Title
Human fluctuating asymmetry in relation to health and quality : a meta-analysis Human fluctuating asymmetry in relation to health and quality : a meta-analysis
Author
Faculty/Department
Faculty of Sciences. Biology
Publication type
article
Publication
New York, N.Y. ,
Subject
Biology
Source (journal)
Evolution and human behavior. - New York, N.Y., 1997, currens
Volume/pages
32(2011) :6 , p. 380-398
ISSN
1090-5138
1879-0607
ISI
000295955500002
Carrier
E
Target language
English (eng)
Full text (Publishers DOI)
Affiliation
University of Antwerp
Abstract
Developmental instability (DI) reflects the inability of a developing organism to buffer its development against random perturbations, due either to frequent, large perturbations or to a poor buffering system. The primary measure used to assess DI experienced by an individual organism is fluctuating asymmetry (FA), asymmetry of bilateral features that are, on average in a population, symmetrical. A large literature on FA in humans in relation to measures of health and quality (close to 100 studies and nearly 300 individual effect size estimates) has accumulated. This paper presents the first quantitative meta-analysis of this literature. The mean effect size (scaled as Pearson r) was about 0.2. Effect sizes covaried negatively with sample size, consistent with effects of publication bias, the tendency for significant effects to be published. Conservative correction for this bias reduced the mean effect to about 0.1. Associations with FA underestimate effects of underlying DI due to imprecise measurement of the latter. A model-based best estimate of the mean effect of DI on outcomes is about 0.3, a theoretically meaningful, relatively large effect, albeit of moderate absolute size. The data are consistent, however, with a range of true effect sizes between 0.08 and 0.67, partly due to large study effects. Study-specific effect sizes in DI ranged between −0.2 and 1.0. A humbling and perhaps sobering conclusion is that, in spite of a large body of literature involving nearly 50 000 participants, we can only confidently state that there is on average a robust positive average effect size. An accurate estimate of that effect size was not possible, and between-study variation remained largely unexplained. We detected no robust variation across six broad categories of outcomes (health and disease, fetal outcomes, psychological maladaptation, reproduction, attractiveness and hormonal effects), though examination of narrower domains reveal some corrected effects close to 0.2 and others near zero. The meta-analysis suggests fruitful directions for future research and theory.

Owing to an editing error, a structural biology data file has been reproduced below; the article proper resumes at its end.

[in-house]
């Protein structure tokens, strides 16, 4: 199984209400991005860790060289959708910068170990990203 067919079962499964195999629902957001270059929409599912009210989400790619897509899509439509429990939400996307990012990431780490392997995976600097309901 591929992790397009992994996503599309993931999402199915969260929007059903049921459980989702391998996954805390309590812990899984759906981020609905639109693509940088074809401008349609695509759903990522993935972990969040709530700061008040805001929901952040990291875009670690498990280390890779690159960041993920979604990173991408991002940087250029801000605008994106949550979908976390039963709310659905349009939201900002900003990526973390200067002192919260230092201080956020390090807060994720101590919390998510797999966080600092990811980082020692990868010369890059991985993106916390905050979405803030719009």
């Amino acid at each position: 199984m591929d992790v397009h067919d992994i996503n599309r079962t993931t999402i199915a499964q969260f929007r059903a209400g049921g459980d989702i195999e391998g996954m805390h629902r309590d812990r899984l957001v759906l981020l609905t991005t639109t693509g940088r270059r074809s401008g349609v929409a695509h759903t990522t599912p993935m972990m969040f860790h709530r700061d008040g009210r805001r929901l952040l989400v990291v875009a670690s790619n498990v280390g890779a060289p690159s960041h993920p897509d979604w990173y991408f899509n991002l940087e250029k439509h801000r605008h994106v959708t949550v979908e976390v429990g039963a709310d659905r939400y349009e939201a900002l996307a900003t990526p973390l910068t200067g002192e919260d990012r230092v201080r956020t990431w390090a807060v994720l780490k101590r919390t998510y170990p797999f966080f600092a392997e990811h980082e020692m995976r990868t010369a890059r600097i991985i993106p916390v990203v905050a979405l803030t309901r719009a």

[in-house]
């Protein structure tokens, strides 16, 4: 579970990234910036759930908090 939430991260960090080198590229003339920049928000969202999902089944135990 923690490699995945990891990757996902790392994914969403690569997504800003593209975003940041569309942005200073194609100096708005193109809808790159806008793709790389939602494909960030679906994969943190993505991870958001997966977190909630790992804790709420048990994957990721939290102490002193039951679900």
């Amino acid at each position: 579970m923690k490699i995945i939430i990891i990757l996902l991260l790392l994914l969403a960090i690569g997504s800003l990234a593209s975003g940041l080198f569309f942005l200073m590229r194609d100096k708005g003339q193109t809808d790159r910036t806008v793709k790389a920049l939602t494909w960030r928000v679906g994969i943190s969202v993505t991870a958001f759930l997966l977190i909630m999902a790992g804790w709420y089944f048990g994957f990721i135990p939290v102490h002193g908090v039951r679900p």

E-info
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